By Bill Wine
KYW Newsradio 1060

You’ve got to hand it to him. A drink, that is.  Because he’s Arthur.  Not King Arthur.  Drunk Arthur.  And if there’s a round table around, he’s likely to be under it.

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He’s the central character in Arthur, a remake of a boisterously funny screwball comedy that earned out-loud laughs and Oscar recognition in 1981 for its portrait of the lovable, alcoholic title character (now there’s something you don’t see every day on the movie screen).

The original version starred Dudley Moore, who brought a strange sweetness to his rich, happy drunk, and Sir John Gielgud, who won a best supporting actor Oscar for his efforts as his sardonic and deadpan valet.

But whereas Moore’s Arthur was childlike, Russell Brand’s Arthur is childish. At best.

Brand’s Arthur Bach, irresponsible, hedonistic, and perpetually tipsy — and lacking the winning amiability contributed by Moore in the earlier version — is a decadent soon-to-be billionaire who is attended to by Hobson, his sensible nanny and valet, played by Helen Mirren.

He is meant to submit to an arranged marriage to one Susan Johnson, a driven socialite played by Jennifer Garner, and routinely claim his gaudy inheritance.

But he informs his family that he has fallen in love with Naomi, a (mere) Grand Central Station tour guide — and an unlicensed one at that — played by Greta Gerwig, and is thus told that he stands to be disinherited, lose his fortune, and fall out of the fraternity of billionaires.

So what will it be, money or love?

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Debuting director Jason Winer, whose background is in television, works from a screenplay by Peter Baynham (who wrote two Sacha Baron Cohen vehicles, Borat and Bruno) that updates the ain’t-drunkenness-fun-to-watch tone with references to AA meetings and softens the ain’t-conspicuous-consumption-a-kick presumption with references to the recession.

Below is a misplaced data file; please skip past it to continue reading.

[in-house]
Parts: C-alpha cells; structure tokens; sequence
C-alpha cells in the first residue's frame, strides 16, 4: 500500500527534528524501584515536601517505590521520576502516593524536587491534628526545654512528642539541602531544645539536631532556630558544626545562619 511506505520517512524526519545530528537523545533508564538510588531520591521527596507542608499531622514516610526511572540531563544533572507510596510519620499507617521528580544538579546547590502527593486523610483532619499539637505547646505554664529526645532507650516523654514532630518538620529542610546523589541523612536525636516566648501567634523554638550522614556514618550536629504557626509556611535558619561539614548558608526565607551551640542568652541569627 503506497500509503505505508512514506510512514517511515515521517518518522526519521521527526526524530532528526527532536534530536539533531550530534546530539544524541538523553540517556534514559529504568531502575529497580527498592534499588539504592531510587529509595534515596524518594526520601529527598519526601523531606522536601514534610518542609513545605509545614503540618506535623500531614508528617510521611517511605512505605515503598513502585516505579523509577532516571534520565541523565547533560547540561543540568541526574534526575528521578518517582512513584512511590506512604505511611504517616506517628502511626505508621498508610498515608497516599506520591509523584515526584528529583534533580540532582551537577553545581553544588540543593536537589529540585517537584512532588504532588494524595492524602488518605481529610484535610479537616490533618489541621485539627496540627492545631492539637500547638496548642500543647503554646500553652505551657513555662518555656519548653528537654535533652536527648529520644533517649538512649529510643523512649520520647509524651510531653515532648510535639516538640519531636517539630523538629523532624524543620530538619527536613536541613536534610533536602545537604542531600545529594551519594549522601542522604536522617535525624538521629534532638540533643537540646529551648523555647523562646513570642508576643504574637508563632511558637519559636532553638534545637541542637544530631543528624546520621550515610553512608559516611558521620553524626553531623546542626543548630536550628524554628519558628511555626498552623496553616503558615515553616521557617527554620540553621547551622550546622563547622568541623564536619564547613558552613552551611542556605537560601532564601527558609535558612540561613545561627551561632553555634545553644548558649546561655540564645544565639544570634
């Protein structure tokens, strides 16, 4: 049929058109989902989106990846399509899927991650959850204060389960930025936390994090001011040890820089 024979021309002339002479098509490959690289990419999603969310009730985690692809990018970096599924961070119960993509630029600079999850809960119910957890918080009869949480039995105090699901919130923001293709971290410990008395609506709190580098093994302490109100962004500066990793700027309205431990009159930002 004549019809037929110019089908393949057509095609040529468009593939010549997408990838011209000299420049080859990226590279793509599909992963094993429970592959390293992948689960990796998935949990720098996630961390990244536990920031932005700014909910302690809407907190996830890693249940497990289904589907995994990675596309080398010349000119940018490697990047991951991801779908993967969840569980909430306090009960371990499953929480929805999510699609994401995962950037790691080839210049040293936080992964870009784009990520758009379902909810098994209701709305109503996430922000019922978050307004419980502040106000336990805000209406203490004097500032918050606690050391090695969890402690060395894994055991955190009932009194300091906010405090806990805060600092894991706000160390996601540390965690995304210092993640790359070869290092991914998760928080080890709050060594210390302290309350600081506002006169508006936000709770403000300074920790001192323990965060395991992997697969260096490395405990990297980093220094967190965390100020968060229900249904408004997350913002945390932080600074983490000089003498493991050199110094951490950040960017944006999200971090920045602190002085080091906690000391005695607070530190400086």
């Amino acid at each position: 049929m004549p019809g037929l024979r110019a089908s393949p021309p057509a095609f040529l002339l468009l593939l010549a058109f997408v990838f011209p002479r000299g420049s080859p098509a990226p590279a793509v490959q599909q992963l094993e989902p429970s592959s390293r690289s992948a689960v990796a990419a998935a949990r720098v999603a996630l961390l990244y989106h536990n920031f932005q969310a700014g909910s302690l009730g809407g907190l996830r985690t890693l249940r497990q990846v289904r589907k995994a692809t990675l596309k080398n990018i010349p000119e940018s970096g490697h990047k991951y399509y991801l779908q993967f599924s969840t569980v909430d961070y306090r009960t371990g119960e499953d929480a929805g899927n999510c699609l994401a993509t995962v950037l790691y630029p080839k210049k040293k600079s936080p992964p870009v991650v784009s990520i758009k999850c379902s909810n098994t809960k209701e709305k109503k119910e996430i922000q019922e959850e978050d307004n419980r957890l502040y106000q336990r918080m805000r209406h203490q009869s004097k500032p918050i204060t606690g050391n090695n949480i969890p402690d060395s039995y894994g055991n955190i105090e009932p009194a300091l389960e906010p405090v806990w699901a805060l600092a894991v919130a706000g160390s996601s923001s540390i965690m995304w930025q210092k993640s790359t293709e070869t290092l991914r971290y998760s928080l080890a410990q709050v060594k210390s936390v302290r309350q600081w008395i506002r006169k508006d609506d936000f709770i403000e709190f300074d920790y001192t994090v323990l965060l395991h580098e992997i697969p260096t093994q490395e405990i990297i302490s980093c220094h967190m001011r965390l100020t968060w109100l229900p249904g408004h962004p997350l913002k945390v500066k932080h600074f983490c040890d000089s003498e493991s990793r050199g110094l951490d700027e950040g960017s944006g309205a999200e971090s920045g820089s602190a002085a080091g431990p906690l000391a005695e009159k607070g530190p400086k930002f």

But most of the wit and whimsy of the original has been lost in translation for this sloppy second.

Dudley Moore’s particular brand of naughty, inebriated charm, coupled with Gielgud’s hilariously dry line readings as Arthur’s acid-tongued father figure, gave the original Arthur considerable comedic flair.  Moore’s Arthur was as amused by the words coming out of his mouth as we were, so we laughed with him.

By contrast, Brand’s Arthur is a vehicle for him to strut his stuff for us, and we’re not buying. The remake offers Brand a generously large stage to change our perception that he is, in his big-screen work thus far, as often obnoxious (Get Him to the Greek) as he is winning (arguably, and in a supporting role, Forgetting Sarah Marshall).

In Arthur, although he tries to play a real person rather than his customary caricature, he’s mostly just insufferable.

Brand and Mirren, trying to capture the rapport that Moore and Gielgud displayed so wonderfully three decades ago, strain to amuse. Brand just doesn’t have a leading-man presence in any genre, and Mirren, acting uphill thanks to the script, has to work much too hard to get the few laughs she manages.

And when tragedy strikes late in the film, the emotion suggested in a scene meant to be touching falls flat because what has led up to it has been so shoddily developed and dealt with.

So we’ll drink 2 stars out of 4 for Arthur redux. That star Russell Brand is also an executive producer may be all we need to know to explain why this harmless but charmless comedy tastes so flat.

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